[Ppnews] Omaha Two story: (Part 11) - ATF agents compete with FBI to arrest Black Panthers

Political Prisoner News ppnews at freedomarchives.org
Sat Mar 26 16:10:30 EDT 2011

As bombs rocked Omaha, Nebraska in the summer of 
1970 the FBI competed with ATF to arrest the Black Panthers for the bombings:


ATF agents compete with FBI in summer 1970 to arrest Black Panthers in Omaha

    * By 
Richardson, COINTELPRO Examiner
    * March 26th, 2011 2:49 pm ET
Omaha Two story: July 2, 1970

A loud blast shattered the quiet of the North 
Omaha neighborhood as a bomb exploded outside 
Components Concepts Corporation on 24th 
Street.  The business was a subcontractor for the 
Defense Department and was rocked by the bombing on July 2, 1970.

Assistant Chief of Police Glen Gates told 
reporters that it was the same type of bomb that 
damaged a police substation on 
11th, three weeks earlier.

The Omaha World-Herald reported: “A report on a 
chemical analysis by the Federal Bureau of 
Investigation Laboratory showed the black-owned 
Component Concepts
was damaged by dynamite 
detonated by a battery-operated device, Gates said.”

The account continues, “Gates earlier said he 
thought the dynamite used in the second blast was 
different from that used in the first.  Dwight 
Thomas, head of Alcohol, Tobacco and Firearms 
Division in Omaha, had maintained that the 
dynamite in both explosions was the same.”

Thomas wanted to get ahead of the FBI and 
assigned two ATF agents, Tom Sledge and Dick 
Curd, to the case.  There was intense rivalry, 
both nationally and locally, between the two 
federal law enforcement agencies.  ATF had been 
given jurisdiction over explosions in the 1968 
Gun Control Act and was working very hard to 
build a name for itself cracking the wave of bombings sweeping America.

Edgar Hoover’s FBI responded defensively to the 
ATF zeal which saw it both as turf competition 
and a problem for the ongoing 
operation.  Hoover was already at war with the 
bombers, whoever they were, through a massive, 
clandestine counter-intelligence operation code-named COINTELPRO.

As a result of the agency rivalry, the rule of 
thumb was whoever got to the scene of a crime 
first got the case.  However, in Omaha, because 
of a local law enforcement task force called 
with which both ATF and FBI participated, both 
agencies competed and did not defer or cooperate.

On or about July 16, 1970, ATF Agent Sledge 
questioned an “adolescent” about the headquarters 
of Omaha’s Black Panther affiliate, the United 
Front Against Fascism.  The identity of Sledge’s 
informant has never been 
Poindexter, chairman of the chapter,  says that 
there were only two adolescents that frequented 
the Panther headquarters.  A 12 year-old girl who 
lived nearby or a 15 year-old, Duane Peak, who 
wanted to join the group, is most likely Sledge’s informant.

James Moore, a retired ATF agent from Kansas 
City, was friends with both Thomas and 
Sledge.  Moore was hot after  Pete O’Neal, head 
of the Kansas City Black Panthers, on a gun 
charge and kept up regular contact with Omaha.

Moore, in his book Very Special Agents, picks up 
the story:  “Sledge gathered enough corroboration 
to obtain a search warrant.  Assistant U.S. 
Attorney J. William Gallup, United States 
Attorney Richard Dier and a federal judge 
agreed.  Sledge summoned ATF agents, Omaha 
police, and U.S. marshals to plan a raid.”

While Sledge briefed the task force, Richard Dier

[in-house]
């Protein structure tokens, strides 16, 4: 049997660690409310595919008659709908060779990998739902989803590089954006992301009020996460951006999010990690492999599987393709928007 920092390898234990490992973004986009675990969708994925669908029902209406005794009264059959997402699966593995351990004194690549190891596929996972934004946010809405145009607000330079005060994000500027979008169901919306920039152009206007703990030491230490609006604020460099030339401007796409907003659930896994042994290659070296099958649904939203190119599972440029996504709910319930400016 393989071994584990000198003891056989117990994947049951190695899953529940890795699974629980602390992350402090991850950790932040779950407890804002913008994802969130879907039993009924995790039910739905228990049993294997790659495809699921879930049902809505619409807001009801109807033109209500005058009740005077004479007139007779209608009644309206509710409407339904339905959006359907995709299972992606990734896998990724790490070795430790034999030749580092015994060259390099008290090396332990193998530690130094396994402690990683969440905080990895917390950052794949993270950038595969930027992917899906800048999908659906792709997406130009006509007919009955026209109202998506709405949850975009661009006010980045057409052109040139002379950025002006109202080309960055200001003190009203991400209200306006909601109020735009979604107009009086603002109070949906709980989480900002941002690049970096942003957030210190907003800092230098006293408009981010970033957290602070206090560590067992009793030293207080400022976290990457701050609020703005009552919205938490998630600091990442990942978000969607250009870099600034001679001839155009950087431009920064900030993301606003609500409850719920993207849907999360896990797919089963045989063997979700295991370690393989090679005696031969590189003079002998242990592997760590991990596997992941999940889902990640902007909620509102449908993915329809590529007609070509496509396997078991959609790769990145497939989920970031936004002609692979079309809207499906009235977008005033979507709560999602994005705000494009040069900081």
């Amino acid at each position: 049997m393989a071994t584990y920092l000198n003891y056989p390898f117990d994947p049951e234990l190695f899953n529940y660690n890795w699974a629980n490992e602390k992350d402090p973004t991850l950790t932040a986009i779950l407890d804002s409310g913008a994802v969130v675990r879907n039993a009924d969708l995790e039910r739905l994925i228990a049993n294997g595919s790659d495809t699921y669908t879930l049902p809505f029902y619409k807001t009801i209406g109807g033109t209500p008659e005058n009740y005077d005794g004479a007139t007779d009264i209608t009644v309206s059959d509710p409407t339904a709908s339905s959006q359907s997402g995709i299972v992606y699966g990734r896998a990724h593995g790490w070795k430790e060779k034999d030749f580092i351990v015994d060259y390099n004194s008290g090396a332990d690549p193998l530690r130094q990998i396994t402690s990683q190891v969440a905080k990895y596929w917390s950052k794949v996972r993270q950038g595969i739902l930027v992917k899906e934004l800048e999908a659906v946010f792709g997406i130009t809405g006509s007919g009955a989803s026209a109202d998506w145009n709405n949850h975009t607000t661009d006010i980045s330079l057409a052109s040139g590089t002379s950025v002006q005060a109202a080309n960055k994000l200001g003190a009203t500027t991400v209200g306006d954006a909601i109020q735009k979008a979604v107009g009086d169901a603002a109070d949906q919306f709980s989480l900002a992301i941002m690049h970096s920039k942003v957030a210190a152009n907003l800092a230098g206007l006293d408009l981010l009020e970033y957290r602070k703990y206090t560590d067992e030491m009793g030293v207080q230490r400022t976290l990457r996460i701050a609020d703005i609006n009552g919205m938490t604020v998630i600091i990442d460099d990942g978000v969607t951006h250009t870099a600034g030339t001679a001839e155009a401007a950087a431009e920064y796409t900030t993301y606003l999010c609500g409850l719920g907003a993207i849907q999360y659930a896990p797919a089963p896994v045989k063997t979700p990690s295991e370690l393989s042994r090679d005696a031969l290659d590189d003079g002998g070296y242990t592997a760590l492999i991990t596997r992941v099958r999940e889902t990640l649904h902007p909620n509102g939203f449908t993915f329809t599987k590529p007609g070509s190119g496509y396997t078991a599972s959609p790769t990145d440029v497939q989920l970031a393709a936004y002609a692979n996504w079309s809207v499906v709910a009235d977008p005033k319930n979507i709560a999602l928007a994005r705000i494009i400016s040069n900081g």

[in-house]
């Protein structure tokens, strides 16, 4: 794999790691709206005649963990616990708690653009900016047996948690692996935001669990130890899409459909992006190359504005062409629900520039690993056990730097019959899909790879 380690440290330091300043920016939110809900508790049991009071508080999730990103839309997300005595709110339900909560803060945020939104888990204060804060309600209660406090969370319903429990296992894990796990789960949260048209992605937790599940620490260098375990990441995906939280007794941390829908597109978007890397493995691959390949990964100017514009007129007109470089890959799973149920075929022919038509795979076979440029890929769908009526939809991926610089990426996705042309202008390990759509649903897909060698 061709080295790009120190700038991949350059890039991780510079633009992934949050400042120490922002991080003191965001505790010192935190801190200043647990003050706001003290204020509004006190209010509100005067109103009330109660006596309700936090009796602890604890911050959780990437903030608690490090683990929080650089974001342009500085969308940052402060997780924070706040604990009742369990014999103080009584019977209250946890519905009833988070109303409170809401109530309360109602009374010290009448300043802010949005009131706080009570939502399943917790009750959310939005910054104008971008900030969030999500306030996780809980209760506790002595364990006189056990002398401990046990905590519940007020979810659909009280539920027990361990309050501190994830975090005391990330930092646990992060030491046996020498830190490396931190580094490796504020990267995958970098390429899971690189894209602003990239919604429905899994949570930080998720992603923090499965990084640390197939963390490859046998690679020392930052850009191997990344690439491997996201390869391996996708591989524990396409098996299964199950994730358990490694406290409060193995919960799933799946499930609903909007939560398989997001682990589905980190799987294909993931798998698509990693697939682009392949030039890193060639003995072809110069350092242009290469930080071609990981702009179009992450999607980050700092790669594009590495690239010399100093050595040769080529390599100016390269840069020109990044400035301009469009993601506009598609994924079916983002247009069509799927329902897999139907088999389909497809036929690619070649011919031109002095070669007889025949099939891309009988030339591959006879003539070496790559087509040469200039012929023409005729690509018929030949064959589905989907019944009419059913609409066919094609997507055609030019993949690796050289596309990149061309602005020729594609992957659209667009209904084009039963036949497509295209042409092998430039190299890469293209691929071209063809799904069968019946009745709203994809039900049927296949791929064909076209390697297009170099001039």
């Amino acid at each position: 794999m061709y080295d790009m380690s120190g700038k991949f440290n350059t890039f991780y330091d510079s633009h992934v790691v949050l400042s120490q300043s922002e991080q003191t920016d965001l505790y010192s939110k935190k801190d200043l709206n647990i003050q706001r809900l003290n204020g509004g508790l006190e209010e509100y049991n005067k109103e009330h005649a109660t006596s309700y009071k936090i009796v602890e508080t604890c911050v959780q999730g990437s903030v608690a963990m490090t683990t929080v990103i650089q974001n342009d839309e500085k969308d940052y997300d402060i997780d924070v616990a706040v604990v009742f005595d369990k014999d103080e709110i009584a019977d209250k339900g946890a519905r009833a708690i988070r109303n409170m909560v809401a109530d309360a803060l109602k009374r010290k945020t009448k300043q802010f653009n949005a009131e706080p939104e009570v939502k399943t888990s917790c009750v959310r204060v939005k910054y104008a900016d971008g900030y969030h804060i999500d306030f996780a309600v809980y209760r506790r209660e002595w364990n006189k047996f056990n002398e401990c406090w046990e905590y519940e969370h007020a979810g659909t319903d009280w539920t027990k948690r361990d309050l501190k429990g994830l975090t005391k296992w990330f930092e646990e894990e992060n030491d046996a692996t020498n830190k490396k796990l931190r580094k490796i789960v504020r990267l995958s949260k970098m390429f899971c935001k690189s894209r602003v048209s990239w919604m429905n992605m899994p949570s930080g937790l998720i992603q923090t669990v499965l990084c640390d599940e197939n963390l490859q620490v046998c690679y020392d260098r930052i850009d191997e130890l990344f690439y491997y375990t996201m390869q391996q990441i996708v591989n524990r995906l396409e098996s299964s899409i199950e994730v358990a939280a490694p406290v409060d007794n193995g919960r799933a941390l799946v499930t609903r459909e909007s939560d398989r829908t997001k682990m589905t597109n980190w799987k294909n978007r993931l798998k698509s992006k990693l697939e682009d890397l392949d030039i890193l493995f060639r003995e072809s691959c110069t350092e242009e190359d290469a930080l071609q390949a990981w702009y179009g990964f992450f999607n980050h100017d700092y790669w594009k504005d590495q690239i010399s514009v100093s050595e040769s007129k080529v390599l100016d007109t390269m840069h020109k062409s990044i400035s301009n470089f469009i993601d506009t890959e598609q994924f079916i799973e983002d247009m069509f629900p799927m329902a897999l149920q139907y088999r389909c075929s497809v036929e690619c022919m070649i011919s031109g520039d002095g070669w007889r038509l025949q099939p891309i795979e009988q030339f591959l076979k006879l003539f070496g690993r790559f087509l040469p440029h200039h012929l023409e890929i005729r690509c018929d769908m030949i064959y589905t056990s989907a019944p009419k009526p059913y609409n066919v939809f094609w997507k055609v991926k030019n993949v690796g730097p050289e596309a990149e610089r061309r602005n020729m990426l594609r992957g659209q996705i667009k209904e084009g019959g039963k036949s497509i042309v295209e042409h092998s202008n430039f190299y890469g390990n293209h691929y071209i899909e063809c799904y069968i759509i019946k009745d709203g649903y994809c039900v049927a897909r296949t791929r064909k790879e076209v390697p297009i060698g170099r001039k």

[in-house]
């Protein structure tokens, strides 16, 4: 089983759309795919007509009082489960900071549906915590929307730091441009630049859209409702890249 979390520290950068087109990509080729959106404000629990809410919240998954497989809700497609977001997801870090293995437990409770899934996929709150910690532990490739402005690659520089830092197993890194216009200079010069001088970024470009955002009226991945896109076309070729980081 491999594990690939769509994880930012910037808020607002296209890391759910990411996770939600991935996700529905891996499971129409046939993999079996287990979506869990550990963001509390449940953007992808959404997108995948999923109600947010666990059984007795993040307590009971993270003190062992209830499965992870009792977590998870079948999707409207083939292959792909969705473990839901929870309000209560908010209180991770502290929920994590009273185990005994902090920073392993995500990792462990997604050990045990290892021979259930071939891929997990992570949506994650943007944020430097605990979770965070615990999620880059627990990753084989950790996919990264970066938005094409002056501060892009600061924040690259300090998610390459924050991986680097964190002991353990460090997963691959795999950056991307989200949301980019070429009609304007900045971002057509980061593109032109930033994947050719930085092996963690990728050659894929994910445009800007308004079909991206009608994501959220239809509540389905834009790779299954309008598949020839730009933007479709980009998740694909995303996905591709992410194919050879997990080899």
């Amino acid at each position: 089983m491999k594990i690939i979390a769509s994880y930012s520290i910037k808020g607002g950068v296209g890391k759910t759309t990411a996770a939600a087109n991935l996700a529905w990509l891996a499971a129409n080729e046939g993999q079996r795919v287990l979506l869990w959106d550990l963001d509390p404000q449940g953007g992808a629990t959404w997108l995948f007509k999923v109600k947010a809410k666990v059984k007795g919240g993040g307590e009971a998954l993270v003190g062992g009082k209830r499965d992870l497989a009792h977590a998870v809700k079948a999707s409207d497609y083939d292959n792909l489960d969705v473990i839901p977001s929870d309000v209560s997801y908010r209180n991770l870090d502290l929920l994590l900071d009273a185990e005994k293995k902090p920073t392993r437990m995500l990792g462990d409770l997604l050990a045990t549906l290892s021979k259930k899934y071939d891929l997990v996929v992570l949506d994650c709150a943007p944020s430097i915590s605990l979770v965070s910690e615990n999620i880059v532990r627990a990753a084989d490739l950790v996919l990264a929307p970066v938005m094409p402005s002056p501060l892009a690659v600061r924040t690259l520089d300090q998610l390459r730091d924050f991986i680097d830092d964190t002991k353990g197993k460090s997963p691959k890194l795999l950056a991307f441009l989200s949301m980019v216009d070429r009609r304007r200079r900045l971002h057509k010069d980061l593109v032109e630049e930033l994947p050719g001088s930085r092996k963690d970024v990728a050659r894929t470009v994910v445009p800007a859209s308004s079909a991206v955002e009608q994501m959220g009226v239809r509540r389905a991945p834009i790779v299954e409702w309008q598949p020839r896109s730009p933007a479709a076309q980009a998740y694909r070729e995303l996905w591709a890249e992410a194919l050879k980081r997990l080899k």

made a courtesy call to the Omaha FBI office to 
inquire if the agency had any information on the 
interior layout of the Panther headquarters.

Young had been 
to task several times by J. Edgar Hoover for his 
inactivity under COINTELPRO against the Black 
Panthers and realized that his career was 
finished in the autocratic FBI if he let the ATF 
get ahead of the Bureau and bring down the local 
Panthers.  Neither Young nor Thomas had any 
actual knowledge of any explosives at the 
headquarters, but both men were willing to assume there was some there.

Young sprang into action and soon Dier got a call 
from the Justice Department in Washington, D.C. 
cancelling the planned raid.  Moore wrote that 
Dier was told about the search warrant, “The FBI 
informs us it’s based on questionable evidence.”

The book continues, “While the task force cooled 
its heals in the federal building, FBI agents 
went door-to-door in the Panthers’ neighborhood 
asking everyone whether there were weapons or 
explosives in the inside the headquarters.”

Moore wrote:  “Dier registered strong protests 
with Justice.  FBI Special Agent-in-Charge Paul 
Young told him, “Our key informant assured us 
there were no weapons in that building.”

William Gallup was so angry at his superiors in 
the Justice Department for listening to the FBI 
he resigned his position as a federal 
prosecutor.  Gallup told the Omaha newspaper, “I 
got sick of Washington trying to run our legal business in Omaha.”

Thomas Sledge, whose young brother James was an 
Omaha patrolman, alleged he had reason to believe 
ten cases of machine guns and dynamite were at 
the headquarters based on his adolescent 
informer, purportedly the 12 year-old girl.

Ed Poindexter scoffs at the idea and denies ever 
having any explosives or machine guns.  Besides, 
Poindexter points out, the headquarters would be 
a poor choice as a hiding place for anything.

Ed Poindexter and 
we Langa, then David Rice, are now known as the 
Omaha Two and are serving life sentences for the 
murder of an Omaha police officer.  Both men deny any role in the crime

To view all of the Omaha Two story articles click 

Permission granted to reprint

Michael Richardson

Freedom Archives
522 Valencia Street
San Francisco, CA 94110

415 863-9977

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